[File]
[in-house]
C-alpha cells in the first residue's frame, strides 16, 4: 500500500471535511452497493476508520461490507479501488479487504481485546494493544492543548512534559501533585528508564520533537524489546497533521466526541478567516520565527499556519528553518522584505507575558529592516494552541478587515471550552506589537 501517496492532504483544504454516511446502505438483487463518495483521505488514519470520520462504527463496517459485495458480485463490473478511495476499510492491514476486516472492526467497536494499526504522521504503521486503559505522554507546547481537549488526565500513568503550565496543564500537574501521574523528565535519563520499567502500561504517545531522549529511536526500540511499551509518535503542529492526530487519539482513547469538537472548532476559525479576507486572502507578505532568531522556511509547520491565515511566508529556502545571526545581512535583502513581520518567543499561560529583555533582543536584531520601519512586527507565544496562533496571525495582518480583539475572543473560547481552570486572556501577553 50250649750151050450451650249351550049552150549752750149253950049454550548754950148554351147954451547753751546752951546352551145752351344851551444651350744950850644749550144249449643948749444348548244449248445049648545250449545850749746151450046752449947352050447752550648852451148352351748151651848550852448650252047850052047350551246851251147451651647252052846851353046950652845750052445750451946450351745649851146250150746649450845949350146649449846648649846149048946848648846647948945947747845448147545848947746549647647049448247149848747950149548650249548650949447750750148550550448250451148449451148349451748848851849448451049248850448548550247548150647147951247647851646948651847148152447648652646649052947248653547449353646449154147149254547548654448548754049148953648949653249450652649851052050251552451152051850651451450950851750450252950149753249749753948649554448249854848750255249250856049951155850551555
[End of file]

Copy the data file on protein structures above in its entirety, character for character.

[in-house]
C-alpha cells in the first residue's frame, strides 16, 4: 500500500471535511452497493476508520461490507479501488479487504481485546494493544492543548512534559501533585528508564520533537524489546497533521466526541478567516520565527499556519528553518522584505507575558529592516494552541478587515471550552506589537 501517496492532504483544504454516511446502505438483487463518495483521505488514519470520520462504527463496517459485495458480485463490473478511495476499510492491514476486516472492526467497536494499526504522521504503521486503559505522554507546547481537549488526565500513568503550565496543564500537574501521574523528565535519563520499567502500561504517545531522549529511536526500540511499551509518535503542529492526530487519539482513547469538537472548532476559525479576507486572502507578505532568531522556511509547520491565515511566508529556502545571526545581512535583502513581520518567543499561560529583555533582543536584531520601519512586527507565544496562533496571525495582518480583539475572543473560547481552570486572556501577553 50250649750151050450451650249351550049552150549752750149253950049454550548754950148554351147954451547753751546752951546352551145752351344851551444651350744950850644749550144249449643948749444348548244449248445049648545250449545850749746151450046752449947352050447752550648852451148352351748151651848550852448650252047850052047350551246851251147451651647252052846851353046950652845750052445750451946450351745649851146250150746649450845949350146649449846648649846149048946848648846647948945947747845448147545848947746549647647049448247149848747950149548650249548650949447750750148550550448250451148449451148349451748848851849448451049248850448548550247548150647147951247647851646948651847148152447648652646649052947248653547449353646449154147149254547548654448548754049148953648949653249450652649851052050251552451152051850651451450950851750450252950149753249749753948649554448249854848750255249250856049951155850551555